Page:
Mumbai, Feb 10: Ankita Pisudde, a resident of Hinganghat town in Wardha, was critical after sustaining 40% burns on February 3 when she was set afire, allegedly by one Vikesh Nagrale (27) while she was on her way to college.
The 25-year-old woman lecturer who was set on fire by a stalker in Maharashtra’s Wardha district last week died at a hospital in Nagpur on Monday morning, a police official said.
Ankita Pisudde, resident of Hinganghat town in Wardha, had been critical after sustaining 35 to 40% “grade III” burns on February 3 when she was set afire allegedly by one Vikesh Nagrale (27) while she was on way to her college, they said.
She was undergoing treatment at the Orange City Hospital & Research Centre here, located around 75 km from Wardha.
“Doctors at the hospital declared her dead at 6.55 a.m. today,” Hinganghat’s police inspector Satyaveer Bandiwar said.
The woman sustained deep burn injuries on scalp, face, right upper limb, left hand, upper back, neck and eyes along with severe inhalational injuries, the hospital said in a medical bulletin on Monday.
She died of “septicemic shock” after suffering from deep dermal burns along with severe inhalational injuries, respiratory distress and related complications, it said.
Around 4 a.m. on Monday, her oxygen levels deteriorated inspite of ventilator support, coupled with decreasing urine output and reduction in blood pressure, the hospital said.
As part of immediate resuscitation measures, medicines were escalated to maintain the blood pressure and all feasible steps were taken to improve the oxygen levels in blood, but the patient remained “extremely critical”, it said.
“Around 6.30 a.m., she had bradycardia and inspite of prolonged cardiopulmonary resuscitation, the patient could not be revived and was declared dead at 6.55 a.m.,” it said.
The probable cause of death was “septicemic shock”, the bulletin added.
During her treatment, she underwent tracheostomy (creating an opening in neck to place a tube into the windpipe to allow air to enter the lungs), burn dressings, debridement and escharotomies, the hospital informed.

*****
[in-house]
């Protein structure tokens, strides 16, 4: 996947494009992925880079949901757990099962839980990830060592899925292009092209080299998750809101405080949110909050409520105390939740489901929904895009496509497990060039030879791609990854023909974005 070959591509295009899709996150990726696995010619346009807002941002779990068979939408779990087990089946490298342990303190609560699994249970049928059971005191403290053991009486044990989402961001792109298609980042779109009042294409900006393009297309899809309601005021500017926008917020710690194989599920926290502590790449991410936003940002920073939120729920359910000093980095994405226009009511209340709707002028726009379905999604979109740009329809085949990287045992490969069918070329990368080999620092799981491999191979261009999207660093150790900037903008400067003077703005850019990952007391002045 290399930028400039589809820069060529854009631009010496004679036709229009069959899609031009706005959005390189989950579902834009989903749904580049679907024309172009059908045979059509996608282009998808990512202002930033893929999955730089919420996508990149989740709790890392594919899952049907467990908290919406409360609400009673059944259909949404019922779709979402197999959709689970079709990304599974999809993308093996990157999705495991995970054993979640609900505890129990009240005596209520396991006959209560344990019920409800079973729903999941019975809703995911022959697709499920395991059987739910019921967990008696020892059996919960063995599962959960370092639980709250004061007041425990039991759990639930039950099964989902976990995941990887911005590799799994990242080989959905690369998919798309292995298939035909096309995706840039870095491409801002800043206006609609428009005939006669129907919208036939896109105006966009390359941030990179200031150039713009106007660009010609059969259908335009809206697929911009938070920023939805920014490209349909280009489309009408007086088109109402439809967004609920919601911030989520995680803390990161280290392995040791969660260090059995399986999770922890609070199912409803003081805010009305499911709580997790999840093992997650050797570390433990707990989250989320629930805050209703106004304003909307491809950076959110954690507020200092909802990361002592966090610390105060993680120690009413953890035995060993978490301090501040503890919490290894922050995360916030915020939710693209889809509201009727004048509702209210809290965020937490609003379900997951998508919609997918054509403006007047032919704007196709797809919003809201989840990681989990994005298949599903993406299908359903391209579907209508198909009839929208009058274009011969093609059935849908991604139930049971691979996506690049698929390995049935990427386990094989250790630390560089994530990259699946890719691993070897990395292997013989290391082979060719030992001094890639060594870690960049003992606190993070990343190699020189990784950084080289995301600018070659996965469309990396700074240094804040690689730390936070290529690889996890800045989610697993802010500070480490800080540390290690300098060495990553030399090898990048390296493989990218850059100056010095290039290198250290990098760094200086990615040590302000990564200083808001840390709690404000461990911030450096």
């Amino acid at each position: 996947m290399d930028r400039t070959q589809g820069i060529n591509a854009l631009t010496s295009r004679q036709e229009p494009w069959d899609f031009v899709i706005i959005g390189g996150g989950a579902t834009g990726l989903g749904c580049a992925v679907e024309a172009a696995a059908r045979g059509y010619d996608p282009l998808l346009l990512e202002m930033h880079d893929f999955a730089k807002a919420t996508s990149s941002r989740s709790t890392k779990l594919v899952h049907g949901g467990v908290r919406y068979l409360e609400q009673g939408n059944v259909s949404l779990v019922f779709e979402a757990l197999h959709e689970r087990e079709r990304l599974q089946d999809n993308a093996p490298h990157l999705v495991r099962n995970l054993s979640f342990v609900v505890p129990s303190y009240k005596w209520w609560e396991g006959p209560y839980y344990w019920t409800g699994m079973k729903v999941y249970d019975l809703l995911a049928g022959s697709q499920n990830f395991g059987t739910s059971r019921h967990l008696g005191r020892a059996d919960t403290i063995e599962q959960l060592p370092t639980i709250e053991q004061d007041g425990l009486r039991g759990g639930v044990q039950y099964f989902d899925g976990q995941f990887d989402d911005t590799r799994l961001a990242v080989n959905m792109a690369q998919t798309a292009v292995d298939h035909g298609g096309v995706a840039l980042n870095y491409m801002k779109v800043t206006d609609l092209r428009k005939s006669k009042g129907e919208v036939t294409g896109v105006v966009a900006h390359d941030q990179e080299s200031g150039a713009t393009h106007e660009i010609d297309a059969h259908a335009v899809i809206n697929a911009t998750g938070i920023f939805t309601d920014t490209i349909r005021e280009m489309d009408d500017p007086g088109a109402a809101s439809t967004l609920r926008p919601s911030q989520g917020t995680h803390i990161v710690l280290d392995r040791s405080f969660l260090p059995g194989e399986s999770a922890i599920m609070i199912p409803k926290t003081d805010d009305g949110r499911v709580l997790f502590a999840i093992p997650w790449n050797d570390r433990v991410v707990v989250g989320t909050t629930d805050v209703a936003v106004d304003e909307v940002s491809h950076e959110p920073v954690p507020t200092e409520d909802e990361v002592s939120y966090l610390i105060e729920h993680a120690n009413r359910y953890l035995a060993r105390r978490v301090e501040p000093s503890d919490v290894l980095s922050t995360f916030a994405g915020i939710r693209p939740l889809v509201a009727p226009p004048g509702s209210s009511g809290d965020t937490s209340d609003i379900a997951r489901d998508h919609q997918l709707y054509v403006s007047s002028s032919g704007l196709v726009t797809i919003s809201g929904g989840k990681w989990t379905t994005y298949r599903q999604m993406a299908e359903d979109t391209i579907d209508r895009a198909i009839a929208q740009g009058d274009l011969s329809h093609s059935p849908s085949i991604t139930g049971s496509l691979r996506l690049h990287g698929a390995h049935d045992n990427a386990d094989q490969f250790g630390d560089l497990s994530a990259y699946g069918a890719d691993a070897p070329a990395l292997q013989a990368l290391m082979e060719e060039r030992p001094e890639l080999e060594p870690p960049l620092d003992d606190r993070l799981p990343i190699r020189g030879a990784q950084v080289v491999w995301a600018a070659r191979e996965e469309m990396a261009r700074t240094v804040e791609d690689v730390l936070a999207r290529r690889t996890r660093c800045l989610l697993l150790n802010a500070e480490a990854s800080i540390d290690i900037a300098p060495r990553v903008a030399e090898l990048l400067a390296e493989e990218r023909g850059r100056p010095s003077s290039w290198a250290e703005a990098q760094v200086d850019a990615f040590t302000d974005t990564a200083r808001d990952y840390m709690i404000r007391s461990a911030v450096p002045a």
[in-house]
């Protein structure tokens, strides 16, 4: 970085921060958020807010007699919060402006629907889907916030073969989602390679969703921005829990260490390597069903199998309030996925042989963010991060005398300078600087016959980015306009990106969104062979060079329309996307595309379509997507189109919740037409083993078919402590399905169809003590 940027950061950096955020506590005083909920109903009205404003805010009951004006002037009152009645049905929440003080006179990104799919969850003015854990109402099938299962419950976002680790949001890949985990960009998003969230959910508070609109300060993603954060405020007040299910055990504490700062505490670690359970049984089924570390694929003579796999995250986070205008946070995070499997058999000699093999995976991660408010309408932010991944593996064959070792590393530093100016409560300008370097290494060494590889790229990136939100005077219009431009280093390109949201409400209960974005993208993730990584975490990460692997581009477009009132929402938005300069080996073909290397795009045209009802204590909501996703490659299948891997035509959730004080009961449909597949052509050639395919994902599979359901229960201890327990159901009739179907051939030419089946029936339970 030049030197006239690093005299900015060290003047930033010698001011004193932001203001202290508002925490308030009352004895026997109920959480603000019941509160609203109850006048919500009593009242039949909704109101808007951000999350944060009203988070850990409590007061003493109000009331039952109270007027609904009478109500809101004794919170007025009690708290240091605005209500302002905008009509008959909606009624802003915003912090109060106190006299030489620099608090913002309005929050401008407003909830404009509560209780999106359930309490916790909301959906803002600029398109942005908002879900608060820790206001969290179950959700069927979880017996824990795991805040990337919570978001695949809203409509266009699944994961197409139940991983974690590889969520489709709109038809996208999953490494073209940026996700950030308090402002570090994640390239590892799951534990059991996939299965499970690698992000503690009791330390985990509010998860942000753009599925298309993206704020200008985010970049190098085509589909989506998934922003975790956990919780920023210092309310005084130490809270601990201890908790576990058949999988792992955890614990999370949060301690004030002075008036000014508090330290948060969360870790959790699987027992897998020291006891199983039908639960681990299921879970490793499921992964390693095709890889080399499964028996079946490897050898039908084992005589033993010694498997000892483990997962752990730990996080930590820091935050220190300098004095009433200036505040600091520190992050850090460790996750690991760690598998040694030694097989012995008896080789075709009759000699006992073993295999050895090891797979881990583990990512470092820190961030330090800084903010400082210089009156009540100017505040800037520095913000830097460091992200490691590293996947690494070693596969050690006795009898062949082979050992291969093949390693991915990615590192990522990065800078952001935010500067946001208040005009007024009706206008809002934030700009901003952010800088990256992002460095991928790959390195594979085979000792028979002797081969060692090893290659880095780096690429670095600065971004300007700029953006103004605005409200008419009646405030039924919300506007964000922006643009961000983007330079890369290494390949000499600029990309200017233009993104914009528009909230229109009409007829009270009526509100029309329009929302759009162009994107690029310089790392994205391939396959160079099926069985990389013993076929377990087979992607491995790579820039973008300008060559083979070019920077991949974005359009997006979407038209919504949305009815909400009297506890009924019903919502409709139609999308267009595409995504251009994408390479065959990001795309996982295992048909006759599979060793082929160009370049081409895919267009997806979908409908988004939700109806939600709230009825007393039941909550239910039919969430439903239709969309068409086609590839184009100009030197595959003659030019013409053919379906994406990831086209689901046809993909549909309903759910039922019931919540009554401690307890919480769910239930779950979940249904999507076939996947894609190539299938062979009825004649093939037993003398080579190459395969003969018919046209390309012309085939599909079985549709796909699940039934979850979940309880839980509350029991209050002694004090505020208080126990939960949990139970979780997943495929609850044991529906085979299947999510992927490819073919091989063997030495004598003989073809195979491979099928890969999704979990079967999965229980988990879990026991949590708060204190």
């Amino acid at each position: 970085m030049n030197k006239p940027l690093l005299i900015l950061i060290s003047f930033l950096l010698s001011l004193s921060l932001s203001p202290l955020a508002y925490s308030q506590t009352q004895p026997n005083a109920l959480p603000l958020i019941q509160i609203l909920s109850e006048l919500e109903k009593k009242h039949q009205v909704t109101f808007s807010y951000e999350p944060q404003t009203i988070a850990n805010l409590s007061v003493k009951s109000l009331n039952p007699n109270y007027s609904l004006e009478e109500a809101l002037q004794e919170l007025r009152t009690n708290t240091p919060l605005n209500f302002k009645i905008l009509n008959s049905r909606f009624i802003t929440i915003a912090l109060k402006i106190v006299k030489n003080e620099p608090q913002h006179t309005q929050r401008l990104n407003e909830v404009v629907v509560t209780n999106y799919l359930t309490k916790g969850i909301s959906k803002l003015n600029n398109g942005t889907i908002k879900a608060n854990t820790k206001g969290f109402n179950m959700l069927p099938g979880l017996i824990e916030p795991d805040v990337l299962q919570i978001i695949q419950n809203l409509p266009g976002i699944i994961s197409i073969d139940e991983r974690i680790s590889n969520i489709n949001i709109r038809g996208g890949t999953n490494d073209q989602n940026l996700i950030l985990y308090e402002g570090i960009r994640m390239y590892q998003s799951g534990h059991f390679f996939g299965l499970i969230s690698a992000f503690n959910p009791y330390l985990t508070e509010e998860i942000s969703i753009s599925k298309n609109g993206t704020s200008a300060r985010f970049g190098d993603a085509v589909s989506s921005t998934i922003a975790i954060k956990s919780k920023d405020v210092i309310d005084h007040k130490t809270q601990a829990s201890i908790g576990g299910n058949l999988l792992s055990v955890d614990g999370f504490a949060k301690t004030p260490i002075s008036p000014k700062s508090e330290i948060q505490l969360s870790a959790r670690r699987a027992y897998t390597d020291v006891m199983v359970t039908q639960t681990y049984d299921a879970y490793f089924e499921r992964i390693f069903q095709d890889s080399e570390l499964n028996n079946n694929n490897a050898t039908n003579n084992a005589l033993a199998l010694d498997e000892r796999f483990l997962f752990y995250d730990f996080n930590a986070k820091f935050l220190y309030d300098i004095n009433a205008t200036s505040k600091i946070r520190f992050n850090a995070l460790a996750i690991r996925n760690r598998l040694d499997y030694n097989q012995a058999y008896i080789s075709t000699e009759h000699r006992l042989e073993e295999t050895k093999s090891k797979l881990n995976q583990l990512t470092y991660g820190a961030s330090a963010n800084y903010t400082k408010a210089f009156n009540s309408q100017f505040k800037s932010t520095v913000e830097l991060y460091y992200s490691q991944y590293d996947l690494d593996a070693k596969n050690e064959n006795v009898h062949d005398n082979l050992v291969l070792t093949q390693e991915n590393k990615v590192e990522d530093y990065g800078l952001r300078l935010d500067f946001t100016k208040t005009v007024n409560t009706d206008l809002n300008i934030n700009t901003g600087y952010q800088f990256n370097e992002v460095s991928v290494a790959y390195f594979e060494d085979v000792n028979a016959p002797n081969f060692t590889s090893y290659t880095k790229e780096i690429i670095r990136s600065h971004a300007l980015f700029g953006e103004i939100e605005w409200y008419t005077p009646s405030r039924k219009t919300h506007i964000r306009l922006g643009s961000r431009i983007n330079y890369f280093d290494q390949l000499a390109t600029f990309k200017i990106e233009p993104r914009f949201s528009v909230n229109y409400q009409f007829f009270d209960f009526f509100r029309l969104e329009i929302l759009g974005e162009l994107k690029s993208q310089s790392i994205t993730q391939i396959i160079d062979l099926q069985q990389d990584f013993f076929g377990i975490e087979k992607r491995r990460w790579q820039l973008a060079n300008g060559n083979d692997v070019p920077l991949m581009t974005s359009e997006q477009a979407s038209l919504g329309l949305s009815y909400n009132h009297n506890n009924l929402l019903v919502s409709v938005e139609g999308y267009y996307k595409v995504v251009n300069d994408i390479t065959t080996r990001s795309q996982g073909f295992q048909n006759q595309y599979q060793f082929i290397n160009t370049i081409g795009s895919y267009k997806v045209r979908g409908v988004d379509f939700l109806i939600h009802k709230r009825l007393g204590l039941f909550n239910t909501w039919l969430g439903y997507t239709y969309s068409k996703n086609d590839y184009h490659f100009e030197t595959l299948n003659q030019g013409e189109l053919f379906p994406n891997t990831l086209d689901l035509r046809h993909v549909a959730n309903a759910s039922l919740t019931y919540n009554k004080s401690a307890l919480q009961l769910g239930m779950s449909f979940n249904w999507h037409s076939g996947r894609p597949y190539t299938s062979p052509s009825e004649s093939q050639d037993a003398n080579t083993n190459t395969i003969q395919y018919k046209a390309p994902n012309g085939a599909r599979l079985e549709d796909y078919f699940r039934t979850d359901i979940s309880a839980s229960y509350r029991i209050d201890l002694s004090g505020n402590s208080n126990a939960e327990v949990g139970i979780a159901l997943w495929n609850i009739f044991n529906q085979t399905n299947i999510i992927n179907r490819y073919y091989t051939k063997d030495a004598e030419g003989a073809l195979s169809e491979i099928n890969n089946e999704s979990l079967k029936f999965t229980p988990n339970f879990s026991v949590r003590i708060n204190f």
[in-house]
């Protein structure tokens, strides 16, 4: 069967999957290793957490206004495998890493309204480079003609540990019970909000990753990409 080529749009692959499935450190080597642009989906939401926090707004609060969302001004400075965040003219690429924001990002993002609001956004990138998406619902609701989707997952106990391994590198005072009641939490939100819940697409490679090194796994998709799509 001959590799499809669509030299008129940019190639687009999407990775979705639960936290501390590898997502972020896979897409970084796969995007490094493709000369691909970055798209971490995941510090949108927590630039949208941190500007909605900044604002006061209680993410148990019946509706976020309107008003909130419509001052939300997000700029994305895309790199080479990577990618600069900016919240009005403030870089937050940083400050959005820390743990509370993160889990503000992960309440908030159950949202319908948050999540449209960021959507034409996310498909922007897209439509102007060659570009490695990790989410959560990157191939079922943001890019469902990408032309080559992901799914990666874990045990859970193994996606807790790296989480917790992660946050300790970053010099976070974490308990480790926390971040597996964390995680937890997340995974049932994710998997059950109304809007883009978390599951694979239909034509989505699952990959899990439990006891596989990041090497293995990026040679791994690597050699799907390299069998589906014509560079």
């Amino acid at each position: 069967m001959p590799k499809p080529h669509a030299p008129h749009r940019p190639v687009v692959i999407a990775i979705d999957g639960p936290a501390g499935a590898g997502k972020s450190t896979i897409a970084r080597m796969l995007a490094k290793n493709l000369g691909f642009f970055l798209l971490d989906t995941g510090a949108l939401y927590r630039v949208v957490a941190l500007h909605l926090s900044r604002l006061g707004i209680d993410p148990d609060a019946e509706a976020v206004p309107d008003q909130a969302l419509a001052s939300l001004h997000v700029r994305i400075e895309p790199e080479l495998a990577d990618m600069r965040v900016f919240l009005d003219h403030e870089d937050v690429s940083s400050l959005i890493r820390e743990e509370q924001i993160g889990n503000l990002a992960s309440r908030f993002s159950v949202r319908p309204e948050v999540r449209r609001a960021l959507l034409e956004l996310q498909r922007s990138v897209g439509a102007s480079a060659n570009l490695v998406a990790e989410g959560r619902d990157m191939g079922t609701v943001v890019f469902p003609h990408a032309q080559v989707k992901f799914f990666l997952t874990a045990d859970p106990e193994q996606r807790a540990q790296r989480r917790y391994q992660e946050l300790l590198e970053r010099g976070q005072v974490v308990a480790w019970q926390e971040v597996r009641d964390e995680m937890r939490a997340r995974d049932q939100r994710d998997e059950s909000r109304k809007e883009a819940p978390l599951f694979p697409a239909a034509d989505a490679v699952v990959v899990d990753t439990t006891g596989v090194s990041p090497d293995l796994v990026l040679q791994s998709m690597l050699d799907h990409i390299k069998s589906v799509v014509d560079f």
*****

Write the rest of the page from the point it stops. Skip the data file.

Debridement is a medical procedure to remove dead, damaged or infected tissue, while escharotomy is a surgical procedure used to treat full-thickness (third-degree) circumferential burns.
The woman’s parents and uncle were kept informed about her deteriorating health condition and death, the hospital said, adding that the body was later handed over to police for postmortem and other formalities.
After the woman’s condition deteriorated, the hospital informed about her critical status to Maharashtra Home Minister Anil Deshmukh, Wardha Guardian Minister Sunil Kedar, Nagpur Divisional Commissioner Sanjeev Kumar, Police Commissioner Bhushan Kumar Upadhyay, Wardha Collector Vivek Bhimanwar and Wardha Superintendent of Police Basavraj Teli.
Heavy security was deployed in Hinganghat to avoid any law and order problem following her death, the police said.
Several locals, mostly women and college students, took out a march in Wardha city last Thursday, demanding death penalty for the accused.
Home Minister Deshmukh visited the hospital on Tuesday and announced that the accused’s trial would be fast-tracked.
The State government last week flew Navi Mumbai-based National Burns Centre director Sunil Keswani to Nagpur to supervise the woman’s treatment.
It has also appointed well-known lawyer Ujjwal Nikam as special public prosecutor in the case.
According to the victim’s relatives, Nagrale, who was arrested within hours of the incident on February 3, had been harassing her for quite some time.
Nagrale and the woman were friends till two years ago when she severed ties with him due to his “irrational behaviour”, the police earlier said.
A special team led by Deputy Superintendent of Police Trupti Jadhav will probe the case, the Wardha Police said last week.